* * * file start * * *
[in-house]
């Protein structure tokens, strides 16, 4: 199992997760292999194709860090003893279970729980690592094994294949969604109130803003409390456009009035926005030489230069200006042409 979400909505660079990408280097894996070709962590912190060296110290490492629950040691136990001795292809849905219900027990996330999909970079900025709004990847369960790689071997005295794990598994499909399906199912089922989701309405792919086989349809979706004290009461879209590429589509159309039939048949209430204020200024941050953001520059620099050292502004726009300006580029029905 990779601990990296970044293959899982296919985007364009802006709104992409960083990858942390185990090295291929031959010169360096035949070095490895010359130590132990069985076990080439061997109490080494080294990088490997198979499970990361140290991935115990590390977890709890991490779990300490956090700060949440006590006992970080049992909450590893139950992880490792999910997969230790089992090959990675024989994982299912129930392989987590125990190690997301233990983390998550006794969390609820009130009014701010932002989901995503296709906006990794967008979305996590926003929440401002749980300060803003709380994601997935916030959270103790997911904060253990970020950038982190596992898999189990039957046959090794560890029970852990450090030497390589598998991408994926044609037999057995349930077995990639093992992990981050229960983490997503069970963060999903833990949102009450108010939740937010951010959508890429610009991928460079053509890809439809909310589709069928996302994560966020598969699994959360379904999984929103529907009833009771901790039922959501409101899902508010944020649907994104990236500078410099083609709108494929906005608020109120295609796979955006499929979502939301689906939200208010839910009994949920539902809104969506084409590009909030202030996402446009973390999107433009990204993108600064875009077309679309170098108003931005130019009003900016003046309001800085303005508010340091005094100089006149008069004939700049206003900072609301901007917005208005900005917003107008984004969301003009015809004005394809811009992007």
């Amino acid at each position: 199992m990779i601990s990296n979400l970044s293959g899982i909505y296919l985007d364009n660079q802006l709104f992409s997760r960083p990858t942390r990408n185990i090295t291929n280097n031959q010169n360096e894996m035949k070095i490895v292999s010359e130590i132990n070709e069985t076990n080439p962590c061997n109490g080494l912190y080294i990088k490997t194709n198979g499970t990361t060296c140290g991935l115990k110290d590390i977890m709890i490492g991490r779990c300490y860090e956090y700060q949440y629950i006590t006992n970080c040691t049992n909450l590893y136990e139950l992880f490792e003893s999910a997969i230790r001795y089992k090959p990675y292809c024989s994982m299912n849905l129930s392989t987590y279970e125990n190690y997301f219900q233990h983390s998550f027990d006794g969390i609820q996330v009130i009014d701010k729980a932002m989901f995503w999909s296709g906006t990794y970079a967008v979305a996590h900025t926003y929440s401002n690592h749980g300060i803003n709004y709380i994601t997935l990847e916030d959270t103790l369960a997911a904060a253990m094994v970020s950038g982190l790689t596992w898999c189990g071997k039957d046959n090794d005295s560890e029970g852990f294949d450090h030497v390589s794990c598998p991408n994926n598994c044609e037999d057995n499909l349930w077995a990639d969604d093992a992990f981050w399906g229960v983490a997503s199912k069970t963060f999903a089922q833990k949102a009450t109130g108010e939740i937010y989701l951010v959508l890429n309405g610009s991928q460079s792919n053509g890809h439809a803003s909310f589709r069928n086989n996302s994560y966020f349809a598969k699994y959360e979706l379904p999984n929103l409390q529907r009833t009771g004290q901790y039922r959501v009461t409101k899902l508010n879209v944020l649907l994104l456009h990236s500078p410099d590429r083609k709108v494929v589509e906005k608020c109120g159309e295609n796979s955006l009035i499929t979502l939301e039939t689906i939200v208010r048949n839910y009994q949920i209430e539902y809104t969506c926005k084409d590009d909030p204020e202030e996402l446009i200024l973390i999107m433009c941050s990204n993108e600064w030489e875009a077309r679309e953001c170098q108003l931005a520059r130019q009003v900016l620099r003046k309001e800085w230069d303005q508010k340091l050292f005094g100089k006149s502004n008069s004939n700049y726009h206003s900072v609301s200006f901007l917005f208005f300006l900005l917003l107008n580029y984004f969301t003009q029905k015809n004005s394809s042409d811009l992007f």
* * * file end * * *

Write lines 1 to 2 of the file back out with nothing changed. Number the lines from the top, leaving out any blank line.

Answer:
[in-house]
């Protein structure tokens, strides 16, 4: 199992997760292999194709860090003893279970729980690592094994294949969604109130803003409390456009009035926005030489230069200006042409 979400909505660079990408280097894996070709962590912190060296110290490492629950040691136990001795292809849905219900027990996330999909970079900025709004990847369960790689071997005295794990598994499909399906199912089922989701309405792919086989349809979706004290009461879209590429589509159309039939048949209430204020200024941050953001520059620099050292502004726009300006580029029905 990779601990990296970044293959899982296919985007364009802006709104992409960083990858942390185990090295291929031959010169360096035949070095490895010359130590132990069985076990080439061997109490080494080294990088490997198979499970990361140290991935115990590390977890709890991490779990300490956090700060949440006590006992970080049992909450590893139950992880490792999910997969230790089992090959990675024989994982299912129930392989987590125990190690997301233990983390998550006794969390609820009130009014701010932002989901995503296709906006990794967008979305996590926003929440401002749980300060803003709380994601997935916030959270103790997911904060253990970020950038982190596992898999189990039957046959090794560890029970852990450090030497390589598998991408994926044609037999057995349930077995990639093992992990981050229960983490997503069970963060999903833990949102009450108010939740937010951010959508890429610009991928460079053509890809439809909310589709069928996302994560966020598969699994959360379904999984929103529907009833009771901790039922959501409101899902508010944020649907994104990236500078410099083609709108494929906005608020109120295609796979955006499929979502939301689906939200208010839910009994949920539902809104969506084409590009909030202030996402446009973390999107433009990204993108600064875009077309679309170098108003931005130019009003900016003046309001800085303005508010340091005094100089006149008069004939700049206003900072609301901007917005208005900005917003107008984004969301003009015809004005394809811009992007």